Research from Upjohn Institute Economist Gabrielle Pepin is again in the national spotlight as Pepin presents two pieces of tax credit research at the Allied Social Science Associations' annual meeting Jan. 5-7 in San Antonio.
Both examine the Child and Dependent Care Credit, a tax credit based on income and child care expenses that subsidizes care costs for working families.
On Friday, Jan. 5, Pepin presents research showing the federal Child and Dependent Care Credit meets its goals of helping working families and helping families work, although changes to the program’s structure could improve results.
Around 21 percent of single mothers and married households, and 22 percent of single fathers, qualify for the credit. Most spending on the credit goes to low- and middle-income taxpayers.
Pepin finds increasing the credit encourages parents to buy more child care, in line with its goal of helping working parents pay for child care. A 10 percent increase in Child and Dependent Care Credit benefits increases the use of paid child care 4 to 5 percent.
The credit also leads married mothers to work more hours, Pepin finds. A 10 percent increase in the credit leads married mothers to increase their weekly work hours nearly 1 percent. As working more hours means earning more money, a 10 percent increase in the credit also leads to a 5 percent increase in annual earnings for married mothers.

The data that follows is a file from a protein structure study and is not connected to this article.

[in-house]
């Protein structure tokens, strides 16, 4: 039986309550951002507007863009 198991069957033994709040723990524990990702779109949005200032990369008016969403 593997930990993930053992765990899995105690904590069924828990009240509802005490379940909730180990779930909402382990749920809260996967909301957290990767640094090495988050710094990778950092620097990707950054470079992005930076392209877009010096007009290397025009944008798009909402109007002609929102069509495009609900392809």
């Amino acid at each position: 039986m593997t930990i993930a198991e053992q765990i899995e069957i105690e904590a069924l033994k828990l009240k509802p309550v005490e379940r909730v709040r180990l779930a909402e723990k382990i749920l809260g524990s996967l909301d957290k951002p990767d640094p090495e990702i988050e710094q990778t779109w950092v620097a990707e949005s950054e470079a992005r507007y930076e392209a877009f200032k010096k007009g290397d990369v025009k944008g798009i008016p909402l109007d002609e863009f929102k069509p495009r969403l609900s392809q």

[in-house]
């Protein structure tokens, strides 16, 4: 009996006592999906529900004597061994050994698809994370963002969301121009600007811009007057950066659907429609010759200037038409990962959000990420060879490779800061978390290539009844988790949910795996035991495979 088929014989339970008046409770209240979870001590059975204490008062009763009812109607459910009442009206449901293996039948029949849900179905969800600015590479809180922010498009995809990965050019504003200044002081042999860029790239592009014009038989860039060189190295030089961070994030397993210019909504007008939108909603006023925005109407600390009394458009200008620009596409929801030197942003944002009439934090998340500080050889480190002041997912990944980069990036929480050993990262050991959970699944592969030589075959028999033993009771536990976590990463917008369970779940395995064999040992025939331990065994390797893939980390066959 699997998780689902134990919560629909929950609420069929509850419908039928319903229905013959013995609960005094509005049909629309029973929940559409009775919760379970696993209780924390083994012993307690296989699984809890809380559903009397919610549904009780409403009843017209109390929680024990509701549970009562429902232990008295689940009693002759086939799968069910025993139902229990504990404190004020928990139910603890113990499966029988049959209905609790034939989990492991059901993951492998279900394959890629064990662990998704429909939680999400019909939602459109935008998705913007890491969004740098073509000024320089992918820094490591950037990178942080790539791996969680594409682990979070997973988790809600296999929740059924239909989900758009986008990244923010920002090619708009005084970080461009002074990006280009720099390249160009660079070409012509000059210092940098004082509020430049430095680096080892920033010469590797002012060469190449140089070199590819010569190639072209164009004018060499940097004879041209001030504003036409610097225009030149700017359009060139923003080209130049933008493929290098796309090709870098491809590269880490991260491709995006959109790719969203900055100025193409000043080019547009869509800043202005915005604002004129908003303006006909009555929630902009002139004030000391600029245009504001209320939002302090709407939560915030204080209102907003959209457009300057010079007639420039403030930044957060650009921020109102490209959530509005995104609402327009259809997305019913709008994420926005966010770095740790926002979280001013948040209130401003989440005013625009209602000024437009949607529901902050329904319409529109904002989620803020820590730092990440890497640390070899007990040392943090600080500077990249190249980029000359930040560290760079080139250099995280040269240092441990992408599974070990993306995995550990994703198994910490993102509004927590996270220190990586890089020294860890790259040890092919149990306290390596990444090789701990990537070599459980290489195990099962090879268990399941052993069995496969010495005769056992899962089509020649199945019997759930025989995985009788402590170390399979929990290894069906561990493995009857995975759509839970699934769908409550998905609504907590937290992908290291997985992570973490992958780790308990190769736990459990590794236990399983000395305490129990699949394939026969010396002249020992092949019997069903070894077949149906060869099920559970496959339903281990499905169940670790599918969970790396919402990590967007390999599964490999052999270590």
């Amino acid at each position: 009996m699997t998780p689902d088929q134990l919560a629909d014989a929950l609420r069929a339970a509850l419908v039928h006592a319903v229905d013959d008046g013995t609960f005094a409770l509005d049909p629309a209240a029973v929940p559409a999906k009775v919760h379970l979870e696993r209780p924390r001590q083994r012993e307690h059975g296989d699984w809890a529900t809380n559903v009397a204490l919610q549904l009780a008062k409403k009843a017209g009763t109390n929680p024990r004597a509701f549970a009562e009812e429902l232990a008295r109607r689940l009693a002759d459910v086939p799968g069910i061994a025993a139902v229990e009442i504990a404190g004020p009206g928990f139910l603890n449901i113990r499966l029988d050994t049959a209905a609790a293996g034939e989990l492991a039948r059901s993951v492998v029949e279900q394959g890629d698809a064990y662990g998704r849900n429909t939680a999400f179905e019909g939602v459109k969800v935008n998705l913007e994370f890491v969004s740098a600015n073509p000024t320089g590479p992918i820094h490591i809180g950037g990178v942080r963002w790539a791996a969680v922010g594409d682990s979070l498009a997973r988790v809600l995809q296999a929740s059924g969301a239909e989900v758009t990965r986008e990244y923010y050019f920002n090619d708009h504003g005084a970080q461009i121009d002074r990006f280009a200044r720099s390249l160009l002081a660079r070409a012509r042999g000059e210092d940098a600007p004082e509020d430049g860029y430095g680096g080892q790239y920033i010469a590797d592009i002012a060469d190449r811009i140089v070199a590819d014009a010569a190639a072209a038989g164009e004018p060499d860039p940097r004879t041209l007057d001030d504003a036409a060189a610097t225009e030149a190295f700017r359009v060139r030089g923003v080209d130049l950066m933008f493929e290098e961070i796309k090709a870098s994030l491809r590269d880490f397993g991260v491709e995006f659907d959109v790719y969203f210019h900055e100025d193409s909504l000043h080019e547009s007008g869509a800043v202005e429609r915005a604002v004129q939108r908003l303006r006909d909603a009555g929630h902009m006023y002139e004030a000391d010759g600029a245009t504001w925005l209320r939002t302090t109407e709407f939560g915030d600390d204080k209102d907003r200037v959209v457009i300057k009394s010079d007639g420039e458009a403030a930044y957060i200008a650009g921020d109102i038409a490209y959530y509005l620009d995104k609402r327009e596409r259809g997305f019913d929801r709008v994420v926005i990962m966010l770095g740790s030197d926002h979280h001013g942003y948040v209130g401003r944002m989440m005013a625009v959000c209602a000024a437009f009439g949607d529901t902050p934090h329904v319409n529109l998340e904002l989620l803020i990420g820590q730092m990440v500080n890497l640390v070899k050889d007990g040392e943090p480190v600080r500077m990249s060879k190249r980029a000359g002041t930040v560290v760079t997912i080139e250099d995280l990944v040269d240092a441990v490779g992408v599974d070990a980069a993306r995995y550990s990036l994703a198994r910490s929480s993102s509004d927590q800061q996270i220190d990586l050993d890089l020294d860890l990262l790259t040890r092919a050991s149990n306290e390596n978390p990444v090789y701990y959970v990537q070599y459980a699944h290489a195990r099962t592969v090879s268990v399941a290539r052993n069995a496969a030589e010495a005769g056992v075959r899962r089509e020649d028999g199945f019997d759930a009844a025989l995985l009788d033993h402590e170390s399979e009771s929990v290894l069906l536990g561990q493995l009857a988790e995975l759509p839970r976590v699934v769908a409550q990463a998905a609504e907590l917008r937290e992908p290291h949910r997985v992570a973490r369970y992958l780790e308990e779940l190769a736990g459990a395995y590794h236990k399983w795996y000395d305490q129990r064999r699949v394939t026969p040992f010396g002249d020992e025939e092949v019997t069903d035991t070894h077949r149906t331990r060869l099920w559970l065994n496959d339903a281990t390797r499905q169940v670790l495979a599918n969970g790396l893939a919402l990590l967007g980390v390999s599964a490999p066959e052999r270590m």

While the credit meets its goal of helping working parents pay for child care, Pepin concludes, it could help more people. Making the credit refundable would make it available to 19 percent more single mothers and help them enter or stay in the labor force.
Pepin presents the research at 10:15 a.m., Central Time, Friday, Jan. 5 at the ASSA 2024 annual meeting.
Pepin presents the second piece of research, “Not Just for Kids: Child and Dependent Care Credit Benefits for Elder Care,” coauthored by Yulya Truskinovsky of Wayne State University, on Saturday, Jan. 6. They find that many of the 10 percent of Americans 50 to 65 who live with a spouse or parent needing help with daily activities can get help from the Child and Dependent Care Credit — but very few do. Other research shows most credit claims were made exclusively for child dependents.
The paper highlights the large benefits for families caring for older adults, especially in the aftermath of the COVID-19 pandemic. Working households may claim up to $3,000 in care expenses for each of up to two qualifying individuals to receive a nonrefundable tax credit worth up to $1,050 per qualifying person.
Combined with state tax credit supplements of up to $1,055 per person, benefits likely can make a difference: most individuals aged 50 to 65 living with spouses or parents in need of help combine work and caregiving, and about 20 percent have forgone elder care assistance due to costs.
The Child and Dependent Care Credit expanded temporarily during the pandemic, giving a window into how a more generous credit would affect families. If an expansion structured like that one were made permanent, the paper finds, it would encourage work while transferring income to caregivers.
Pepin presents the research at 8 a.m., Central Time, Saturday, Jan. 5 at the ASSA 2024 annual meeting.